I'm asked to calculate the curvature of an ellipse:

(x^2/a^2)+(y^2/b^2)=1

The professor is setting x(t) = acos(t) and y(t) = bsin(t)

but I don't know why.

I think I can calculate the curvature from there.

Any help is appreciated.

Printable View

- Oct 15th 2012, 05:07 PMMajMinorCurvature of an ellipse
I'm asked to calculate the curvature of an ellipse:

(x^2/a^2)+(y^2/b^2)=1

The professor is setting x(t) = acos(t) and y(t) = bsin(t)

but I don't know why.

I think I can calculate the curvature from there.

Any help is appreciated. - Oct 15th 2012, 05:36 PMTheEmptySetRe: Curvature of an ellipse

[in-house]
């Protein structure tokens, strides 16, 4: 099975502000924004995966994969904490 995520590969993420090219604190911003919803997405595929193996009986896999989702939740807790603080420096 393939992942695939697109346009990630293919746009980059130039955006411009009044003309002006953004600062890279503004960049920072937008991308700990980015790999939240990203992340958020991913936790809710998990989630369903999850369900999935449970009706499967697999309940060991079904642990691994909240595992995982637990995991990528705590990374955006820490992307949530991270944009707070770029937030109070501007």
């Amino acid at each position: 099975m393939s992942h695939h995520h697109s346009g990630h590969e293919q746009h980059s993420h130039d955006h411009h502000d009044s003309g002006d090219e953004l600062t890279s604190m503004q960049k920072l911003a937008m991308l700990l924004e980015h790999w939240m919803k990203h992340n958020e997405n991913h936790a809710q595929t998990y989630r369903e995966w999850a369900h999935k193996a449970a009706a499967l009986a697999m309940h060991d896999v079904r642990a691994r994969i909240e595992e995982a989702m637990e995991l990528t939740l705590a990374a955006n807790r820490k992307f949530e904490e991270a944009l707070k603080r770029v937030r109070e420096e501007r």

- Oct 15th 2012, 05:53 PMMajMinorRe: Curvature of an ellipse
Why is x(t)= acos(t) and y(t)=bsin(t), though?

- Oct 15th 2012, 05:58 PMTheEmptySetRe: Curvature of an ellipse
- Oct 15th 2012, 06:08 PMMajMinorRe: Curvature of an ellipse
Got it. Thanks a lot!

- Sep 24th 2013, 12:02 PMkeithlRe: Curvature of an ellipse
**The empty set**made a couple of small mistakes reducing the parameteric equation. I'm a newbie here, so I may get the markup wrong, but:

http://latex.codecogs.com/gif.latex?...{3 \over 2 } }

which, because http://latex.codecogs.com/gif.latex?...( t ) \equiv 1, simplifies to:

http://latex.codecogs.com/gif.latex?... \over 2 } } }

Test: if a = b = r for a circle,

http://latex.codecogs.com/gif.latex?... { 1 \over r }

For a circle, the curvature becomes 1/r as expected.

Thank you "Mr. Set" for showing me how to solve this, and an opportunity to help.